TLDR; If you just want a tutorial to set up your data science environment on Ubuntu using NVIDIA RAPIDS and NGC Containers just scroll down. I would however recommend reading the reasoning behind certain choices to understand why this is the recommended setup.
Cloud or local setup
Public clouds offer a great set of solutions for data professionals. You can set up a VM, container, or use a ready-made environment that presents you with a Jupyter notebook. They are also great in terms of productizing your solution and exposing an inference endpoint. Nevertheless, every data scientist needs a local environment.
If you are starting your career it’s better to understand exactly how all the pieces are working together, experiment with many tools and frameworks, and do it in a cost-effective way.
If you are an experienced professional you will always meet a customer which cannot put their data on a public cloud, ie. for compliance or regulatory reasons.
Additionally, I like to be able to take my work with me on a trip, and sometimes I’m not within range of a fast internet connection. Having your own machine makes a lot of sense.
Why Ubuntu for data professionals
In terms of operating systems for your local environment, you have a choice of Linux, Windows, and Mac.
We can drop Mac immediately, because it does not have an option to include NVIDIA GPU, and you need to have it for any serious model training. If you really like the ecosystem you can cut it with a MacBook and eGPU enclosure but it’s not supported anymore.
Another option would be Windows, and using WSL you can have a decent development environment where all tools and libraries work well but this option is still a niche in the machine learning community for now, and most of the community runs, tests and writes tutorials based on Linux.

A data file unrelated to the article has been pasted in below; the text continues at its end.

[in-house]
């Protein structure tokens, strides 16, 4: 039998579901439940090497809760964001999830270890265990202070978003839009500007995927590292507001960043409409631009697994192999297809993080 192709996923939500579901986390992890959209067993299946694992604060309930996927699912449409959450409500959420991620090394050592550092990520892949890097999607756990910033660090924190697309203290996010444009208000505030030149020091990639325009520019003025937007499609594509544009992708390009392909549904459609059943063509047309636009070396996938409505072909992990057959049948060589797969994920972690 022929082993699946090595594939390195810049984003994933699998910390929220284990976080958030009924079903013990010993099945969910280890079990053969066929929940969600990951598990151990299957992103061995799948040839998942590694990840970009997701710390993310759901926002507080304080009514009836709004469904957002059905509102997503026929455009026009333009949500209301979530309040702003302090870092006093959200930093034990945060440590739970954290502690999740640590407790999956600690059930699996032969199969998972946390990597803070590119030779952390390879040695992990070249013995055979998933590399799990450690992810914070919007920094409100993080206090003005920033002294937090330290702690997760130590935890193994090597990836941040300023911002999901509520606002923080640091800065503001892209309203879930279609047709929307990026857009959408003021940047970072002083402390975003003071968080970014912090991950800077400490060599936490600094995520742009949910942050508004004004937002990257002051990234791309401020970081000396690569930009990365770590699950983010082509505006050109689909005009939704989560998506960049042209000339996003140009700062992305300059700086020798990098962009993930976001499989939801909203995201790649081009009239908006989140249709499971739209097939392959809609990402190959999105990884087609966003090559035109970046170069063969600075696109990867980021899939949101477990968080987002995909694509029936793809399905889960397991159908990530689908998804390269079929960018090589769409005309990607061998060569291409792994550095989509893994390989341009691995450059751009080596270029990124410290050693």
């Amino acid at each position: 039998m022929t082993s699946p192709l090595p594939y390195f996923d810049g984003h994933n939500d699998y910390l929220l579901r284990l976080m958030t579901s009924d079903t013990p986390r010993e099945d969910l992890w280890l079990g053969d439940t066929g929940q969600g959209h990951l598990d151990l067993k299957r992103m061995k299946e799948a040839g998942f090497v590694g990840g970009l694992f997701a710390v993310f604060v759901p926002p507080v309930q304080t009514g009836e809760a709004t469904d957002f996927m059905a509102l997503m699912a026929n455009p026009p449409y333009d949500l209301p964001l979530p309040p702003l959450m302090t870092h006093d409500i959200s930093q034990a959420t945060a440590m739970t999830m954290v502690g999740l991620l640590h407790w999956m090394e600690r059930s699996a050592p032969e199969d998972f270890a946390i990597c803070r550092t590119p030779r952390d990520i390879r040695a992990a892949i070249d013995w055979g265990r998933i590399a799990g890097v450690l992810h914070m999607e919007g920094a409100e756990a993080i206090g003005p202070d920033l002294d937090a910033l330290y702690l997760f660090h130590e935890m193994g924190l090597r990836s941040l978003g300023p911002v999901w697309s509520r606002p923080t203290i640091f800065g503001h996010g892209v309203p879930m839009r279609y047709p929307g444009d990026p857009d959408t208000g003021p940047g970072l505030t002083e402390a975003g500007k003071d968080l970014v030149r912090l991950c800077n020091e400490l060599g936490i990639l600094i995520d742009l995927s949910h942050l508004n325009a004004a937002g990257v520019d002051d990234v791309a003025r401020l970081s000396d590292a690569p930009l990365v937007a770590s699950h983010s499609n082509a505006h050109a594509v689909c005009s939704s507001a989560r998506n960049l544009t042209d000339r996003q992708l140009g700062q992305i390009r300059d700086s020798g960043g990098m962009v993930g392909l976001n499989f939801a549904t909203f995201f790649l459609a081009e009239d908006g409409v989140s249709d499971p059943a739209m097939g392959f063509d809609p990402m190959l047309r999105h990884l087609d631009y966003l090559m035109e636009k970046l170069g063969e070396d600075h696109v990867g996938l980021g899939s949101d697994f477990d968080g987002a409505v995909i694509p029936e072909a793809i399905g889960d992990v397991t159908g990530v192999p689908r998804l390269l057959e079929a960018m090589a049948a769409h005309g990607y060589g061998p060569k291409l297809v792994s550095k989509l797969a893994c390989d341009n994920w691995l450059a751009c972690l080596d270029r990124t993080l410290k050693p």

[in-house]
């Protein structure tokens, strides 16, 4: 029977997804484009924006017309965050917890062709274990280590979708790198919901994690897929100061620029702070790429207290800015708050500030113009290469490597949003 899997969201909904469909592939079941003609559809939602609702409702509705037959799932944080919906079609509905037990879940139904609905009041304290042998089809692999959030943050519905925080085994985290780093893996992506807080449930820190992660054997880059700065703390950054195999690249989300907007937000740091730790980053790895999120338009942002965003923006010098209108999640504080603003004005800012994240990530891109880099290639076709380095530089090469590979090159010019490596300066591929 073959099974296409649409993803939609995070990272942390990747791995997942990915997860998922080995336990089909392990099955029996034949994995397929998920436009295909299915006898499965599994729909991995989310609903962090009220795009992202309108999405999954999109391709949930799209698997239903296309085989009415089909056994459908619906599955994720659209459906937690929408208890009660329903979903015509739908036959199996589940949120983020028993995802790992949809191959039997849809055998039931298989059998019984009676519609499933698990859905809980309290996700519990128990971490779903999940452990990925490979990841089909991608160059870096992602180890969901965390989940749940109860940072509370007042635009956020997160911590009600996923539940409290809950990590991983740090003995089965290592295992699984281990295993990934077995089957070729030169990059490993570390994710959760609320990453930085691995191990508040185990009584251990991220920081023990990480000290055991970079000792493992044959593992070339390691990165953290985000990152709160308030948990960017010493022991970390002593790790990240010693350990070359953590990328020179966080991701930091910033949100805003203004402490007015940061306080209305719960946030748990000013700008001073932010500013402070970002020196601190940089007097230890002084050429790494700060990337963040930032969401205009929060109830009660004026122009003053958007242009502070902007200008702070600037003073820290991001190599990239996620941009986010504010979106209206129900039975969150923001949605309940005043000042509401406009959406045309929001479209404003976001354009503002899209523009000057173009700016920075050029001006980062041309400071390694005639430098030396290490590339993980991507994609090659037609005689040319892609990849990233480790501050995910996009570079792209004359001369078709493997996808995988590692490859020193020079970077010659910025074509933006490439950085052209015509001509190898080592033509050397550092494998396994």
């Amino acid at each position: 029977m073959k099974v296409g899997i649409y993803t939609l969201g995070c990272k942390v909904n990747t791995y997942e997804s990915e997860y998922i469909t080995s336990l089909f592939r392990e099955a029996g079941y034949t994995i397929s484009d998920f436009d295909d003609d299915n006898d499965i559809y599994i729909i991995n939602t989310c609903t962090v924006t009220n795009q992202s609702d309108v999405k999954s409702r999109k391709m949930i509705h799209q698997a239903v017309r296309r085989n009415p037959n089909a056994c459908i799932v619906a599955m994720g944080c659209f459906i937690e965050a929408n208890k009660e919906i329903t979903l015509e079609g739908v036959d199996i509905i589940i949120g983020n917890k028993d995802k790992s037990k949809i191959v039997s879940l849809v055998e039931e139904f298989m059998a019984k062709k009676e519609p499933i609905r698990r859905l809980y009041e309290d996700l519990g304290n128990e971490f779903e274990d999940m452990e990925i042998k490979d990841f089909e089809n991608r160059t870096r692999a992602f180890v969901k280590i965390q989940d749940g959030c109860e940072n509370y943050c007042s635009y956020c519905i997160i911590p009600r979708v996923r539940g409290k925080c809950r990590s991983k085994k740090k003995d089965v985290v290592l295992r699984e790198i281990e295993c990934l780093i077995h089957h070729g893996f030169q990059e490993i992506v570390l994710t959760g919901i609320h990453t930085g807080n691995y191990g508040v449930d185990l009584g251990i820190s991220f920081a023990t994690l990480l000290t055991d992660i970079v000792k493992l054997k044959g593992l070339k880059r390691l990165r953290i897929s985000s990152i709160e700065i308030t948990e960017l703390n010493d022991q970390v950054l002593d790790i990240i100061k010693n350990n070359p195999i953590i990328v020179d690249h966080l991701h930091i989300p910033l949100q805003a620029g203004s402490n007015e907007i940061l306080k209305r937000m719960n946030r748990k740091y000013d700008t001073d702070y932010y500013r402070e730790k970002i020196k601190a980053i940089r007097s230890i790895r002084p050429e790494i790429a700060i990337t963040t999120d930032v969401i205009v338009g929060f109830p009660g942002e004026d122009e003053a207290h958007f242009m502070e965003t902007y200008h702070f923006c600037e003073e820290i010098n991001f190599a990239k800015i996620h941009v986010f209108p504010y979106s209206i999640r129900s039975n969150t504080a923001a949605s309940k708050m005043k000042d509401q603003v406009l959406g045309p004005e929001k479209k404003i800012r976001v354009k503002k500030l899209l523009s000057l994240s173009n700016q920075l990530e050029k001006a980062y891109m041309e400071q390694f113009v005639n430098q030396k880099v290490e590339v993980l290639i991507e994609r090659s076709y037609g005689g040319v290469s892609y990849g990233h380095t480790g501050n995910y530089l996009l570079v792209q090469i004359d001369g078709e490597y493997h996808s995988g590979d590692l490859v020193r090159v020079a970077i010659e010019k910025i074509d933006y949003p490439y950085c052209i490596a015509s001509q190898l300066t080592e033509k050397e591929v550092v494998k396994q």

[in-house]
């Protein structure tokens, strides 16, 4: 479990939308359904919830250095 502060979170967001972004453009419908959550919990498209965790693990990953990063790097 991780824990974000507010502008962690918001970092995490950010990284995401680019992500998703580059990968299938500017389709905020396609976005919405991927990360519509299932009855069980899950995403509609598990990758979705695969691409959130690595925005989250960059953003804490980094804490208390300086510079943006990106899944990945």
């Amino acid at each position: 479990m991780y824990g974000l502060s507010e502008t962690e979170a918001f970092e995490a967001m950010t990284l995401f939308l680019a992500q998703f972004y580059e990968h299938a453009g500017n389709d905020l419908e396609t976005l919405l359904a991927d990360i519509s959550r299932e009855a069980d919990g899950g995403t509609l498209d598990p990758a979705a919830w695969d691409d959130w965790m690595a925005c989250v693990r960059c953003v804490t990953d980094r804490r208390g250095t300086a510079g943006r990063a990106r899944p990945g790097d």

Ubuntu is the most popular Linux distribution amongst data professionals because it’s easy to use, and lets you focus on your job, instead of tinkering with the OS. Ubuntu is also the most popular operating system on public clouds so whatever you develop locally you can easily move to production without worrying about compatibility issues.
Canonical is working with many partners to make AI/ML experience best for developers. You can find out more about it on Ubuntu website.
Hardware and software
The next thing to look into is hardware. Of course, this depends on your budget, but the reasonable setup I could recommend is:
- i7/i9 Intel CPU or Ryzen 7/9 from AMD
- At least 16GB of RAM, preferred 32GB or more
- NVIDIA GPU – there are RTX or Quadro devices for professional workstations but a gaming GPU from 20XX or 30XX series would be good as well
- Nice screen and keyboard – they impact your health a lot so don’t save on this and go for high quality
Thanks to Canonical’s collaboration with NVIDIA GPU drivers are cryptographically signed and make your setup much more secure.
For all the basic software development tools Ubuntu gets you covered, using apt install or snap install you can have your favorite IDE or editor one command away. As always I recommend emacs, especially using doom emacs configuration framework.
There are countless libraries and tools for machine learning. If you want a full suite of them that is well integrated, tested, and available in production environments you should go with RAPIDS.
With RAPIDS you get: